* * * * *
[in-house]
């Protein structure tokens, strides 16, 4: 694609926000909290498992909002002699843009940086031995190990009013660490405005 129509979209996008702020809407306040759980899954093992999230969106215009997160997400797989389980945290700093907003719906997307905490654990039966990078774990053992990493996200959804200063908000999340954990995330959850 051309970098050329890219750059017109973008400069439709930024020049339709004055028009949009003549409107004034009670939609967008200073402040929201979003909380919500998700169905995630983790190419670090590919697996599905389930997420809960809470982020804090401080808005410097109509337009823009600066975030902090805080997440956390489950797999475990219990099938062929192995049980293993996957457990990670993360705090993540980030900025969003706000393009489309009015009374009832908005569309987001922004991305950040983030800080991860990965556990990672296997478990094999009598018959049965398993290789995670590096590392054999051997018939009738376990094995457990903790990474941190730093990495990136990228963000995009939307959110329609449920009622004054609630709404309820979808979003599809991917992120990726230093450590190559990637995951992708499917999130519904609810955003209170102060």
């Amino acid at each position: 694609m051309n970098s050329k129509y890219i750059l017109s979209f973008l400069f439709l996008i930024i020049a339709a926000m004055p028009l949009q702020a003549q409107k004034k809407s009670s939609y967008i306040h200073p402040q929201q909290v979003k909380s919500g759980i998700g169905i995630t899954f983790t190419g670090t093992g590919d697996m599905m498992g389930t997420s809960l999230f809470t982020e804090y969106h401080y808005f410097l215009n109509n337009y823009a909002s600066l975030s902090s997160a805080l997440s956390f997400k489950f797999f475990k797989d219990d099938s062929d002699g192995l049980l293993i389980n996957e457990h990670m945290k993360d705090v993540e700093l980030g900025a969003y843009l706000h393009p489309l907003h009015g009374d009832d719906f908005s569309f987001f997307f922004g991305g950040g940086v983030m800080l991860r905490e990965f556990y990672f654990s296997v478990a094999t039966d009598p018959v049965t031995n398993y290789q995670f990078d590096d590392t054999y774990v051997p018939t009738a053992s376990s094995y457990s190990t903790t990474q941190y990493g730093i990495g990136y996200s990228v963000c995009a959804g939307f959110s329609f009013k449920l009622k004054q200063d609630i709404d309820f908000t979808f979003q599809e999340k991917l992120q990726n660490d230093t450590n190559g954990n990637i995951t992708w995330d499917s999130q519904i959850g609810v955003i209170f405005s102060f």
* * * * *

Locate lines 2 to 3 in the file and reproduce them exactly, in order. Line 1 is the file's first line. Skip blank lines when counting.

């Protein structure tokens, strides 16, 4: 694609926000909290498992909002002699843009940086031995190990009013660490405005 129509979209996008702020809407306040759980899954093992999230969106215009997160997400797989389980945290700093907003719906997307905490654990039966990078774990053992990493996200959804200063908000999340954990995330959850 051309970098050329890219750059017109973008400069439709930024020049339709004055028009949009003549409107004034009670939609967008200073402040929201979003909380919500998700169905995630983790190419670090590919697996599905389930997420809960809470982020804090401080808005410097109509337009823009600066975030902090805080997440956390489950797999475990219990099938062929192995049980293993996957457990990670993360705090993540980030900025969003706000393009489309009015009374009832908005569309987001922004991305950040983030800080991860990965556990990672296997478990094999009598018959049965398993290789995670590096590392054999051997018939009738376990094995457990903790990474941190730093990495990136990228963000995009939307959110329609449920009622004054609630709404309820979808979003599809991917992120990726230093450590190559990637995951992708499917999130519904609810955003209170102060």
């Amino acid at each position: 694609m051309n970098s050329k129509y890219i750059l017109s979209f973008l400069f439709l996008i930024i020049a339709a926000m004055p028009l949009q702020a003549q409107k004034k809407s009670s939609y967008i306040h200073p402040q929201q909290v979003k909380s919500g759980i998700g169905i995630t899954f983790t190419g670090t093992g590919d697996m599905m498992g389930t997420s809960l999230f809470t982020e804090y969106h401080y808005f410097l215009n109509n337009y823009a909002s600066l975030s902090s997160a805080l997440s956390f997400k489950f797999f475990k797989d219990d099938s062929d002699g192995l049980l293993i389980n996957e457990h990670m945290k993360d705090v993540e700093l980030g900025a969003y843009l706000h393009p489309l907003h009015g009374d009832d719906f908005s569309f987001f997307f922004g991305g950040g940086v983030m800080l991860r905490e990965f556990y990672f654990s296997v478990a094999t039966d009598p018959v049965t031995n398993y290789q995670f990078d590096d590392t054999y774990v051997p018939t009738a053992s376990s094995y457990s190990t903790t990474q941190y990493g730093i990495g990136y996200s990228v963000c995009a959804g939307f959110s329609f009013k449920l009622k004054q200063d609630i709404d309820f908000t979808f979003q599809e999340k991917l992120q990726n660490d230093t450590n190559g954990n990637i995951t992708w995330d499917s999130q519904i959850g609810v955003i209170f405005s102060f």